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Unfortunately, teen dating violence—the type of intimate partner violence that occurs between two young people who are, or who were once in, an intimate relationship—is a serious problem in the United States.A national survey found that ten percent of teens, female and male, had been the victims of physical dating violence within the past year and can increase the risk of physical injury, poor academic performance, binge drinking, suicide attempts, unhealthy sexual behaviors, substance abuse, negative body image and self-esteem, and violence in future relationships.Any young person can experience dating abuse or unhealthy relationship behaviors, regardless of gender, sexual orientation, socioeconomic standing, ethnicity, religion or culture. metro area who need legal help, please contact Break the Cycle's legal services team.It does not discriminate and can happen to anyone in any relationship, whether it’s one that is casual and short-term or serious and monogamous. Part of this may be because of the way teenagers see themselves and because of their newness to dating.According to The Alabama Coalition Against Domestic Violence, young men and women may have certain beliefs that lead to higher incidence of dating violence.Every relationship is different, but the things that unhealthy and abusive relationships have in common are issues of power and control.Violent words and actions are tools an abusive partner uses to gain and maintain power and control over their partner.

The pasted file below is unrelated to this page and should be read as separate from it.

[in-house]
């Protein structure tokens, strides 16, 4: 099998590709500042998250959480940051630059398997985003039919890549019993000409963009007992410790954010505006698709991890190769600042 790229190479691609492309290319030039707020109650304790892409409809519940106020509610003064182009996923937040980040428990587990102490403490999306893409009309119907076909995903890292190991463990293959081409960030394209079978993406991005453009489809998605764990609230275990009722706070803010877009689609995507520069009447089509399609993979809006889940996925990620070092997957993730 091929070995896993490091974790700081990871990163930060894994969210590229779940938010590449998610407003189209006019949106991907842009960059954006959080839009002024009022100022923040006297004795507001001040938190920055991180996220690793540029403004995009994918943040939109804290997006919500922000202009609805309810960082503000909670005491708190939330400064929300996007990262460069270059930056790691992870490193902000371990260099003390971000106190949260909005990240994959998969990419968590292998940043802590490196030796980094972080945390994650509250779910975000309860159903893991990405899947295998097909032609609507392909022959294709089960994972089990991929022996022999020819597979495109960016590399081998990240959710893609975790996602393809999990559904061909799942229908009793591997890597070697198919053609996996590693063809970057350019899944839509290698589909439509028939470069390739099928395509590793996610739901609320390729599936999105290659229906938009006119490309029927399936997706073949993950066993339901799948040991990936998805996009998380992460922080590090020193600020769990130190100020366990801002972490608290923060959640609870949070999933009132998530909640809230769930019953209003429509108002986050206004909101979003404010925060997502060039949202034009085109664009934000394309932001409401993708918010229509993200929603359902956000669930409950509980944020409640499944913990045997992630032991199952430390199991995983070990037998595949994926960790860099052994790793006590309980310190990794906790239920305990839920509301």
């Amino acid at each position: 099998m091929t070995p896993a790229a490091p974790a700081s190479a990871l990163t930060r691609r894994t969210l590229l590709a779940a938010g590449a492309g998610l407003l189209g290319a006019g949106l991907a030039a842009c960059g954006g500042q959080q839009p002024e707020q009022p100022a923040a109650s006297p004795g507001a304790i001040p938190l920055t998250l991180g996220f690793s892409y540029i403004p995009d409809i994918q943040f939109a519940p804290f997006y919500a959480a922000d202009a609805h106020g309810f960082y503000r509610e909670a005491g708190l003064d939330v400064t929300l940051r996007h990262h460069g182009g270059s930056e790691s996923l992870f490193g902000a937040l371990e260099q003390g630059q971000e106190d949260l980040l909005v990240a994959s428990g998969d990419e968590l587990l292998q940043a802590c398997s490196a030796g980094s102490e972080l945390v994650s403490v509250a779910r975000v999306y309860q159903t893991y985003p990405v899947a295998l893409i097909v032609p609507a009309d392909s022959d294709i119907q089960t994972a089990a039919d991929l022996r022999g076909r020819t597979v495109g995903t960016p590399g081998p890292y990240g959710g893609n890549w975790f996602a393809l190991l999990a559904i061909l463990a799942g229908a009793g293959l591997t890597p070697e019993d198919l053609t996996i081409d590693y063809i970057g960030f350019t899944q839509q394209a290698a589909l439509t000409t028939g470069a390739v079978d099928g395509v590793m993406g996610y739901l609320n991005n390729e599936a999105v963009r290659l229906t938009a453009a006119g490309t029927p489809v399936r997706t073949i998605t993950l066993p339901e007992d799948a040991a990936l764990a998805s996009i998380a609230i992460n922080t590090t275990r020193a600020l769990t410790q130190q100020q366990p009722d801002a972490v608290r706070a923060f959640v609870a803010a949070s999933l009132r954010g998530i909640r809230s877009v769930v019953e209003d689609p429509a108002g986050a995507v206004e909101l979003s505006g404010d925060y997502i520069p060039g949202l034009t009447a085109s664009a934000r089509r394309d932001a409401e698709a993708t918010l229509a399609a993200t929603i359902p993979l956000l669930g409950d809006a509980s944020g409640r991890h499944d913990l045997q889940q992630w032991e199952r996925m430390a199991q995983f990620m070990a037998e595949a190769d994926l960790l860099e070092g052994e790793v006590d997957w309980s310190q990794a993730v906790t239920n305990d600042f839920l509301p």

This abuse/violence can take a number of forms: sexual assault, sexual harassment, threats, physical violence, verbal, mental, or emotional abuse, social sabotage, and stalking.Emotional abuse is commonly present alongside the physical abuse or sexual abuse that takes place.Sexual violence in dating relationships is also a major concern.There are, however, many traits that abusers and victims share in common.The Centre for Promoting Alternatives to Violence describes abusers as being obsessively jealous and possessive, overly confident, having mood swings or a history of violence or temper, seeking to isolate their partner from family, friends and colleagues, and having a tendency to blame external stressors.Teen dating violence can be prevented, especially when there is a focus on reducing risk factors as well as fostering protective factors, and when teens are empowered through family, friends, and others (including role models such as teachers, coaches, mentors, and youth group leaders) to lead healthy lives and establish healthy relationships.